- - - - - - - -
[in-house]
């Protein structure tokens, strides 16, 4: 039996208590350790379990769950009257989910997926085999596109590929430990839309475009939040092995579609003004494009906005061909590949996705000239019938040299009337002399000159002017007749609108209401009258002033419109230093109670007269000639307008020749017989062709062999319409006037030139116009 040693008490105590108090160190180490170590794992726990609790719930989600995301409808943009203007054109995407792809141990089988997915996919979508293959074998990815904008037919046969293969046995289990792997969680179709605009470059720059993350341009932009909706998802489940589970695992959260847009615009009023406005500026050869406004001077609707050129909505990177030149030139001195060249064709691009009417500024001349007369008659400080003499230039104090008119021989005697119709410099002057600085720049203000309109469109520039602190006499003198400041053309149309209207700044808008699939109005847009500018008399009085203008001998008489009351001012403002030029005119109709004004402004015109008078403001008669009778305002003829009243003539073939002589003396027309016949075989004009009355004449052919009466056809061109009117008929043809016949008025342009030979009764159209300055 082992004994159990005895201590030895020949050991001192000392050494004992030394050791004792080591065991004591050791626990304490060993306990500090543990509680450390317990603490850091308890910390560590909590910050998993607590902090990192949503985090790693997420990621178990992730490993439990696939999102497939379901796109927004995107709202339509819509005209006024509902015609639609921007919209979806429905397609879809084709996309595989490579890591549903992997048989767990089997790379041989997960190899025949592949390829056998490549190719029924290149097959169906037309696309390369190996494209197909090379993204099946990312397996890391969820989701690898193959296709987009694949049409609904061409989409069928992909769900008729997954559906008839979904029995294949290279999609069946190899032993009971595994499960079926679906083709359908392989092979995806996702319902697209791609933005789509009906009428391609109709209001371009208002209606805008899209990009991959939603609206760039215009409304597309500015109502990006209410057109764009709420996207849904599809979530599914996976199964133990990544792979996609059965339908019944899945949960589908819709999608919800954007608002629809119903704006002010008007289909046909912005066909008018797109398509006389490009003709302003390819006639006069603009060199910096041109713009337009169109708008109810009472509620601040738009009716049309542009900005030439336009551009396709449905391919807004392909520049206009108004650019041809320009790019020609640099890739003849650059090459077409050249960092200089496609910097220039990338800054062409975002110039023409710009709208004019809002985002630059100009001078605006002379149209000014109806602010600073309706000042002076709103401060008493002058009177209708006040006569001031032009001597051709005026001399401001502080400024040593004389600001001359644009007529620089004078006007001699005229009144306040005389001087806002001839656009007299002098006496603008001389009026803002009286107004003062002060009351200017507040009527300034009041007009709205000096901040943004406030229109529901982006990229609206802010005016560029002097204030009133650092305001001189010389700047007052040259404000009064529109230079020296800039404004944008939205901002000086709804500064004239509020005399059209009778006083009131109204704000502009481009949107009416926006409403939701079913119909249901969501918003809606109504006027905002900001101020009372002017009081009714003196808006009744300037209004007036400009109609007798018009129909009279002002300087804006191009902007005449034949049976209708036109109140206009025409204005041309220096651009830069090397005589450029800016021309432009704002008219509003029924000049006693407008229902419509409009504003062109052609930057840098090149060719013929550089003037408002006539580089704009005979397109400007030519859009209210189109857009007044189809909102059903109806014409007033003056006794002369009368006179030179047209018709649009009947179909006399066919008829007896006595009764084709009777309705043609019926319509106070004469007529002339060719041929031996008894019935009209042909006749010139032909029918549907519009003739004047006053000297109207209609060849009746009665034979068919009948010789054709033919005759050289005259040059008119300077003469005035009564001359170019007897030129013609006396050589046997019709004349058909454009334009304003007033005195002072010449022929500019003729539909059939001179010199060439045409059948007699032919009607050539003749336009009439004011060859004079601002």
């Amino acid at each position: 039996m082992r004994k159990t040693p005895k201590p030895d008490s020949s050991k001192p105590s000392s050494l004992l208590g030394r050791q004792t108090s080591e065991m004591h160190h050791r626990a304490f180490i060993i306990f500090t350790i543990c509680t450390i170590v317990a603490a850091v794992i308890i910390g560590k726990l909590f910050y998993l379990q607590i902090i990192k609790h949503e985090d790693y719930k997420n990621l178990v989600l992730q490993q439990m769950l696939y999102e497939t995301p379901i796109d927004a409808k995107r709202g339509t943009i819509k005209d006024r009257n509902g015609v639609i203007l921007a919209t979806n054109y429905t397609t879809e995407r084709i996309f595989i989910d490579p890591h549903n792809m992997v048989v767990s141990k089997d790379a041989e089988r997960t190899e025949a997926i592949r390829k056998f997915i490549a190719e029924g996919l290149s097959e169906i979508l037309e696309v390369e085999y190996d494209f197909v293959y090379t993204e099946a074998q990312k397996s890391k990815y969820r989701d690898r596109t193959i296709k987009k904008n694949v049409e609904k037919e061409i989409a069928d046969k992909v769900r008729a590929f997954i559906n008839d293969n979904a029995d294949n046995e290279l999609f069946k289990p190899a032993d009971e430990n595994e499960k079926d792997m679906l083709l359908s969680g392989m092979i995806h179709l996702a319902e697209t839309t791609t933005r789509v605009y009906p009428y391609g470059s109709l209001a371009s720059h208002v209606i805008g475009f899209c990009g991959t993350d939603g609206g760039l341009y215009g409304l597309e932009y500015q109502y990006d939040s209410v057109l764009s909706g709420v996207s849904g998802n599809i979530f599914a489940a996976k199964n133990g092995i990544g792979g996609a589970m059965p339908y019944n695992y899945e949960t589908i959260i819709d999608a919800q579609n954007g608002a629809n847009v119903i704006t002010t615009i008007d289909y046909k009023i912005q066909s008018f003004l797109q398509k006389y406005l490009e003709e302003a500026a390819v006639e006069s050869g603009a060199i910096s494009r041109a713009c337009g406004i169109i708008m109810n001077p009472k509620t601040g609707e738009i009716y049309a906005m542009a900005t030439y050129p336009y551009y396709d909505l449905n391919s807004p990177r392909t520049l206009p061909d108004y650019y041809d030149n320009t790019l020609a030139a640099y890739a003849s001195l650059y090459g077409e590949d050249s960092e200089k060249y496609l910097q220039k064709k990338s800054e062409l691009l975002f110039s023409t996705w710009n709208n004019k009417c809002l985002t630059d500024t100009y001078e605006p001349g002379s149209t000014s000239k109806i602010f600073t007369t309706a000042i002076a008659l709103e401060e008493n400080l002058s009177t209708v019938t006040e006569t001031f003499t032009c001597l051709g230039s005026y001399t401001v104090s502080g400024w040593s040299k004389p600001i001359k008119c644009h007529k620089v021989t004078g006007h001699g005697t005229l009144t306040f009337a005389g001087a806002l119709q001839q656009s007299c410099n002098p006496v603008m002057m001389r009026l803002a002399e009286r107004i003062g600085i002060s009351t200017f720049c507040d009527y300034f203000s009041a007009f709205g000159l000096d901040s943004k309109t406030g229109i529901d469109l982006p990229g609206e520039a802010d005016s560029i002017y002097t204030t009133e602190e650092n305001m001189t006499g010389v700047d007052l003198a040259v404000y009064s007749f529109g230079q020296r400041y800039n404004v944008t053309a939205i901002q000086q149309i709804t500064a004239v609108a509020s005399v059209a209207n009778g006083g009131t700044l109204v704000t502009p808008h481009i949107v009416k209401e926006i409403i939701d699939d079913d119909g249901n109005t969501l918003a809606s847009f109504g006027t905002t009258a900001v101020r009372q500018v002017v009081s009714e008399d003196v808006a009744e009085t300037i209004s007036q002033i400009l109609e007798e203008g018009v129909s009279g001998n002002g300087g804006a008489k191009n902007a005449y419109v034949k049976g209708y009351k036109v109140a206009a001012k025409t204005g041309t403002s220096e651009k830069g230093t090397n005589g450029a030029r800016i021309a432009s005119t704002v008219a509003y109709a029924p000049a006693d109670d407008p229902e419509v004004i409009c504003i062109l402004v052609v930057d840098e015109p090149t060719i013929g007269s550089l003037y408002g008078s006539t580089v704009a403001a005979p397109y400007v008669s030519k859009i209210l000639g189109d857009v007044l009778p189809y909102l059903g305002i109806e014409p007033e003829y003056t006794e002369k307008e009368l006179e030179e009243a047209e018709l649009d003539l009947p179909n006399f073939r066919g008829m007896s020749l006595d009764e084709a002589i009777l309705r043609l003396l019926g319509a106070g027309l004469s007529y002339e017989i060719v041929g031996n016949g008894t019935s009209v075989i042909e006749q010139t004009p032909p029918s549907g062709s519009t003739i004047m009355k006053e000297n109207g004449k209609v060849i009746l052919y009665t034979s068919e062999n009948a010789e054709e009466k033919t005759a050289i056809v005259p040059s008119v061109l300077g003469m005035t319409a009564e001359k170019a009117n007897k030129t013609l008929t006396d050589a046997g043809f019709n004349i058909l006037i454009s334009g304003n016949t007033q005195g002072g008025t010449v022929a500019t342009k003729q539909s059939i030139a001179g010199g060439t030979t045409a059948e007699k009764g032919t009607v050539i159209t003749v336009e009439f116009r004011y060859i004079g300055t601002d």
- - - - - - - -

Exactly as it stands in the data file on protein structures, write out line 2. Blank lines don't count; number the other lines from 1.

């Protein structure tokens, strides 16, 4: 039996208590350790379990769950009257989910997926085999596109590929430990839309475009939040092995579609003004494009906005061909590949996705000239019938040299009337002399000159002017007749609108209401009258002033419109230093109670007269000639307008020749017989062709062999319409006037030139116009 040693008490105590108090160190180490170590794992726990609790719930989600995301409808943009203007054109995407792809141990089988997915996919979508293959074998990815904008037919046969293969046995289990792997969680179709605009470059720059993350341009932009909706998802489940589970695992959260847009615009009023406005500026050869406004001077609707050129909505990177030149030139001195060249064709691009009417500024001349007369008659400080003499230039104090008119021989005697119709410099002057600085720049203000309109469109520039602190006499003198400041053309149309209207700044808008699939109005847009500018008399009085203008001998008489009351001012403002030029005119109709004004402004015109008078403001008669009778305002003829009243003539073939002589003396027309016949075989004009009355004449052919009466056809061109009117008929043809016949008025342009030979009764159209300055 082992004994159990005895201590030895020949050991001192000392050494004992030394050791004792080591065991004591050791626990304490060993306990500090543990509680450390317990603490850091308890910390560590909590910050998993607590902090990192949503985090790693997420990621178990992730490993439990696939999102497939379901796109927004995107709202339509819509005209006024509902015609639609921007919209979806429905397609879809084709996309595989490579890591549903992997048989767990089997790379041989997960190899025949592949390829056998490549190719029924290149097959169906037309696309390369190996494209197909090379993204099946990312397996890391969820989701690898193959296709987009694949049409609904061409989409069928992909769900008729997954559906008839979904029995294949290279999609069946190899032993009971595994499960079926679906083709359908392989092979995806996702319902697209791609933005789509009906009428391609109709209001371009208002209606805008899209990009991959939603609206760039215009409304597309500015109502990006209410057109764009709420996207849904599809979530599914996976199964133990990544792979996609059965339908019944899945949960589908819709999608919800954007608002629809119903704006002010008007289909046909912005066909008018797109398509006389490009003709302003390819006639006069603009060199910096041109713009337009169109708008109810009472509620601040738009009716049309542009900005030439336009551009396709449905391919807004392909520049206009108004650019041809320009790019020609640099890739003849650059090459077409050249960092200089496609910097220039990338800054062409975002110039023409710009709208004019809002985002630059100009001078605006002379149209000014109806602010600073309706000042002076709103401060008493002058009177209708006040006569001031032009001597051709005026001399401001502080400024040593004389600001001359644009007529620089004078006007001699005229009144306040005389001087806002001839656009007299002098006496603008001389009026803002009286107004003062002060009351200017507040009527300034009041007009709205000096901040943004406030229109529901982006990229609206802010005016560029002097204030009133650092305001001189010389700047007052040259404000009064529109230079020296800039404004944008939205901002000086709804500064004239509020005399059209009778006083009131109204704000502009481009949107009416926006409403939701079913119909249901969501918003809606109504006027905002900001101020009372002017009081009714003196808006009744300037209004007036400009109609007798018009129909009279002002300087804006191009902007005449034949049976209708036109109140206009025409204005041309220096651009830069090397005589450029800016021309432009704002008219509003029924000049006693407008229902419509409009504003062109052609930057840098090149060719013929550089003037408002006539580089704009005979397109400007030519859009209210189109857009007044189809909102059903109806014409007033003056006794002369009368006179030179047209018709649009009947179909006399066919008829007896006595009764084709009777309705043609019926319509106070004469007529002339060719041929031996008894019935009209042909006749010139032909029918549907519009003739004047006053000297109207209609060849009746009665034979068919009948010789054709033919005759050289005259040059008119300077003469005035009564001359170019007897030129013609006396050589046997019709004349058909454009334009304003007033005195002072010449022929500019003729539909059939001179010199060439045409059948007699032919009607050539003749336009009439004011060859004079601002």